In our series of blogs discussing national “Ban the Box” trends, we reported earlier this year that on January 1, 2014, private employers in Minnesota will be required to eliminate the box on employment applications that asks applicants if they have a criminal record. Now Target Corp., based in Minneapolis, has decided to also remove the box from its applications nationwide.

The company’s Vice President and General Counsel of Employee and Labor Relations, Jim Rowander, told the Star Tribune that since the organization was revising the application for its Minnesota locations, “it made sense to craft a uniform and consistent process nationwide.”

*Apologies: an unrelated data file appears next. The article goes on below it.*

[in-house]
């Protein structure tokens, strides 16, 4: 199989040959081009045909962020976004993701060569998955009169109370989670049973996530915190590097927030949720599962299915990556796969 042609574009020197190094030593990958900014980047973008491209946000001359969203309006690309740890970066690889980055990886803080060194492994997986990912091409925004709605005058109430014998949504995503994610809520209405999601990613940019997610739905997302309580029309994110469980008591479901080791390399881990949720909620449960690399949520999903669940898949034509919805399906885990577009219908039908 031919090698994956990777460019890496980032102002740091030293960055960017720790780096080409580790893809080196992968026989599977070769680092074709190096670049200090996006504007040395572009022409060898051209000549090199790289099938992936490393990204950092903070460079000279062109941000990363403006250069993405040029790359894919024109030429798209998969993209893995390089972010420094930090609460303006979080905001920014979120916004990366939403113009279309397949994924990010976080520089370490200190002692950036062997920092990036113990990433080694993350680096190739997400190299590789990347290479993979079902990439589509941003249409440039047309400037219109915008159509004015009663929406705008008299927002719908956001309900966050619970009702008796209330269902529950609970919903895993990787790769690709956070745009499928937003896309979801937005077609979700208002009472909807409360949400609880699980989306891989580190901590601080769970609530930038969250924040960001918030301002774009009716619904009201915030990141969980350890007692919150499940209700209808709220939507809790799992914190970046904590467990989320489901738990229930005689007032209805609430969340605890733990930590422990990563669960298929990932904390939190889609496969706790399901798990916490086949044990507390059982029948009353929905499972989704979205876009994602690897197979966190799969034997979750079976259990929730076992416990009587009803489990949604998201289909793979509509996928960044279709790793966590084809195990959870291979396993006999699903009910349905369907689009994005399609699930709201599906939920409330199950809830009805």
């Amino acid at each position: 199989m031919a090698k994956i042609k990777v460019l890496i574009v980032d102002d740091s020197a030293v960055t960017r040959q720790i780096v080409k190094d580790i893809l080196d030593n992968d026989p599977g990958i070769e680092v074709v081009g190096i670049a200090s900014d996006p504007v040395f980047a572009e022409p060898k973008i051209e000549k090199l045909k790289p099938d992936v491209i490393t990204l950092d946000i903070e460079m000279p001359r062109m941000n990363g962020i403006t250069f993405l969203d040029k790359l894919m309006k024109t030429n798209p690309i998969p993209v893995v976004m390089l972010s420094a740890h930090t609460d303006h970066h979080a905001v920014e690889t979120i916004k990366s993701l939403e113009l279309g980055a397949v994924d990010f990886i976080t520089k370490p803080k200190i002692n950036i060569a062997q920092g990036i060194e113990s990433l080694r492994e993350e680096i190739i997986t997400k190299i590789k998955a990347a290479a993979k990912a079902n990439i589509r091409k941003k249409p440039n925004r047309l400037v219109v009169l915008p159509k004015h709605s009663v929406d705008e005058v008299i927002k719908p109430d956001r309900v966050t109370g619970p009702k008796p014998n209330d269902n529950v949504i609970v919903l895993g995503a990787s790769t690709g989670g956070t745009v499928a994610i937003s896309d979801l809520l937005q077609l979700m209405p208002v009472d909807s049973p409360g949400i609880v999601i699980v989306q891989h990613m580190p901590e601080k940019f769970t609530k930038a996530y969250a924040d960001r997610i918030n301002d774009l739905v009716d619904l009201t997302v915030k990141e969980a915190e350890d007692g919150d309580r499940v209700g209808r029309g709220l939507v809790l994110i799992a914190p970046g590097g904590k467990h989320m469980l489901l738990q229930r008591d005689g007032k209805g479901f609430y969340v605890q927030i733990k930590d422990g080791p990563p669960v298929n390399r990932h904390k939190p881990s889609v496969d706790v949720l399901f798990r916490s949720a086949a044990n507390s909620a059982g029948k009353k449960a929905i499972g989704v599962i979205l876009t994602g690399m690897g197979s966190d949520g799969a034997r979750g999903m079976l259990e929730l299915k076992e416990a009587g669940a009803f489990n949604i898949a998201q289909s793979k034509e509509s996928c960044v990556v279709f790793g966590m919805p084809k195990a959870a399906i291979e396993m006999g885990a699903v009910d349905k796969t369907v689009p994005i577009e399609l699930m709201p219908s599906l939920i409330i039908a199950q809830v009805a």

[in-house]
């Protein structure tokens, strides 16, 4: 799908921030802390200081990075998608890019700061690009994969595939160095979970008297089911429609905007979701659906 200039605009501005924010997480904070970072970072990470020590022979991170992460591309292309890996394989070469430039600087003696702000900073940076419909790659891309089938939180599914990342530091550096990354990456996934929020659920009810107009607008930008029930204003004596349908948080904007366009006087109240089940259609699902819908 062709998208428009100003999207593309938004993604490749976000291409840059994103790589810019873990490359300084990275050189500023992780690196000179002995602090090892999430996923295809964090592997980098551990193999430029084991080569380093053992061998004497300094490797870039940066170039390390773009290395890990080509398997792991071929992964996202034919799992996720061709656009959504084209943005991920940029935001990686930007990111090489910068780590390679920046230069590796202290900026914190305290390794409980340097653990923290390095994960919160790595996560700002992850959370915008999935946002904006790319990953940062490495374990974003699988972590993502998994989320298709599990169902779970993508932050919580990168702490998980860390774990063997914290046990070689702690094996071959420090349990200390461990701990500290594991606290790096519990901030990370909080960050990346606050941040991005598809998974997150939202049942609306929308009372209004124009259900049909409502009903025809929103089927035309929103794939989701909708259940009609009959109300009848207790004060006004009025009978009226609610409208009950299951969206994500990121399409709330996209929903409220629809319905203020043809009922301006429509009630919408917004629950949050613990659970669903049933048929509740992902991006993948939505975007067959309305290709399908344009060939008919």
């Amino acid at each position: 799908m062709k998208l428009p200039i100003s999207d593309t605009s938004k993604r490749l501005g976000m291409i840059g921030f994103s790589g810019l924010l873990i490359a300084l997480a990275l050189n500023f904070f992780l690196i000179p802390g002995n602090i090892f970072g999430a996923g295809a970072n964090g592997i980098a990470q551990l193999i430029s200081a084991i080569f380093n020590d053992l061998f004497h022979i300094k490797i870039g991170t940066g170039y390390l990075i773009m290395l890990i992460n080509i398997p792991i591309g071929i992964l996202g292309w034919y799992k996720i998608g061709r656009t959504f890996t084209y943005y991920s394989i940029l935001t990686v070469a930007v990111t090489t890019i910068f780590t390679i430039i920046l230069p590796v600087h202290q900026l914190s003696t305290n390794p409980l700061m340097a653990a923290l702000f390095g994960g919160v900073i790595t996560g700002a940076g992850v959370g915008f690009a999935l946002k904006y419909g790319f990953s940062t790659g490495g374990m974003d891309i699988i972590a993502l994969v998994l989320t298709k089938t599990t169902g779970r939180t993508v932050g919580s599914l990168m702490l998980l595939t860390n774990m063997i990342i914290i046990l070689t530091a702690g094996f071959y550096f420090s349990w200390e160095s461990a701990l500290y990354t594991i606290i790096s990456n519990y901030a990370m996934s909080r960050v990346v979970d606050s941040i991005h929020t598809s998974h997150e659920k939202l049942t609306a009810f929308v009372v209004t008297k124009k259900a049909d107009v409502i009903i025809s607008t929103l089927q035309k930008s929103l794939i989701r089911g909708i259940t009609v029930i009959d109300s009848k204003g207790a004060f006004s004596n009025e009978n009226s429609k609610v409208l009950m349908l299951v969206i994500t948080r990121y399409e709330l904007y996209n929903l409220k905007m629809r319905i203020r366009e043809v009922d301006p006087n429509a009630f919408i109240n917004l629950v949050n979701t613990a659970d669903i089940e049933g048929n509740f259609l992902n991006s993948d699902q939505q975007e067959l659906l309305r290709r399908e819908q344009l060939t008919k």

The “Ban the Box” laws are intended to provide the opportunity for persons with criminal backgrounds prove their qualifications to potential employers instead of disqualifying them immediately. It is also important to note that removing the box from employment applications does not mean that employers cannot do criminal background checks.

In previous blogs on this subject, we’ve noted that it is our belief that the “Ban the Box” movement will continue to grow and will also increasingly include private employers in addition to public sector employers. The decision by Target to "Ban the Box" nationally is yet another indication of the growth and direction of this type of legislation.

Ban the box laws